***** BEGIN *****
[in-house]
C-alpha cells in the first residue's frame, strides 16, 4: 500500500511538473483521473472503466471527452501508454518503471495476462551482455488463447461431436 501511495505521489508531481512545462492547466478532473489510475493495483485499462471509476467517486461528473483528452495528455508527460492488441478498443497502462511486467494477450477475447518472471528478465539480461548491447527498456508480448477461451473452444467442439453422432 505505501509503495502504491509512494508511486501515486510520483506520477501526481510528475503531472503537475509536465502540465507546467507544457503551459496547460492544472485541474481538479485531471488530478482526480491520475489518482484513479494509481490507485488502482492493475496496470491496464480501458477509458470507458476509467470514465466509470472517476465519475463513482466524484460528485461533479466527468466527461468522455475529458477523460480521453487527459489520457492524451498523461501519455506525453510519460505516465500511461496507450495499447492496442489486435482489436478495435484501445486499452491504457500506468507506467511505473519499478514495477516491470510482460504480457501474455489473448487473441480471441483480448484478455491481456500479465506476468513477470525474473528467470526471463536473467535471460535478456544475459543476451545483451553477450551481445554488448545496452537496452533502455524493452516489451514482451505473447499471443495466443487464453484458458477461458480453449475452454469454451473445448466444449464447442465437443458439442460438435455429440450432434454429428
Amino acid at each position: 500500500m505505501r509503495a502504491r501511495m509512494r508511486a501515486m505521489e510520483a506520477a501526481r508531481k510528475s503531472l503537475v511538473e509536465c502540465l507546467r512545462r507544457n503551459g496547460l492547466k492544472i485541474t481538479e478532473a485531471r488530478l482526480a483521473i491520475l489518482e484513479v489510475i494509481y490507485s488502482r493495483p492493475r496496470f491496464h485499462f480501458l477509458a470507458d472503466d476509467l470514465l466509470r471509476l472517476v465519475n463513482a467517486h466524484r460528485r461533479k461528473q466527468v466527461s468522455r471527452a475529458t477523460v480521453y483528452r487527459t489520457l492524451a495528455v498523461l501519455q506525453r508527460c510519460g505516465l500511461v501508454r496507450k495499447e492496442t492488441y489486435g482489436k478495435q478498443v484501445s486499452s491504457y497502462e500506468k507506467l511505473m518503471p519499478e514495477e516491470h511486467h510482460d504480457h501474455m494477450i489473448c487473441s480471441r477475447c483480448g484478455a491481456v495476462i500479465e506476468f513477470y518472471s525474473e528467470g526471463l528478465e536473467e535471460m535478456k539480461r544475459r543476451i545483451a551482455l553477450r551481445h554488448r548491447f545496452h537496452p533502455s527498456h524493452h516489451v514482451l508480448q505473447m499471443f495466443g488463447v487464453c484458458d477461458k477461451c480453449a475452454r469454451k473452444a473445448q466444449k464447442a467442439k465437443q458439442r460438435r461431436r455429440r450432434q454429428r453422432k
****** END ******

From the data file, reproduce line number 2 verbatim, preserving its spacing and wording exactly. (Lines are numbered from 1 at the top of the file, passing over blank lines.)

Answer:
C-alpha cells in the first residue's frame, strides 16, 4: 500500500511538473483521473472503466471527452501508454518503471495476462551482455488463447461431436 501511495505521489508531481512545462492547466478532473489510475493495483485499462471509476467517486461528473483528452495528455508527460492488441478498443497502462511486467494477450477475447518472471528478465539480461548491447527498456508480448477461451473452444467442439453422432 505505501509503495502504491509512494508511486501515486510520483506520477501526481510528475503531472503537475509536465502540465507546467507544457503551459496547460492544472485541474481538479485531471488530478482526480491520475489518482484513479494509481490507485488502482492493475496496470491496464480501458477509458470507458476509467470514465466509470472517476465519475463513482466524484460528485461533479466527468466527461468522455475529458477523460480521453487527459489520457492524451498523461501519455506525453510519460505516465500511461496507450495499447492496442489486435482489436478495435484501445486499452491504457500506468507506467511505473519499478514495477516491470510482460504480457501474455489473448487473441480471441483480448484478455491481456500479465506476468513477470525474473528467470526471463536473467535471460535478456544475459543476451545483451553477450551481445554488448545496452537496452533502455524493452516489451514482451505473447499471443495466443487464453484458458477461458480453449475452454469454451473445448466444449464447442465437443458439442460438435455429440450432434454429428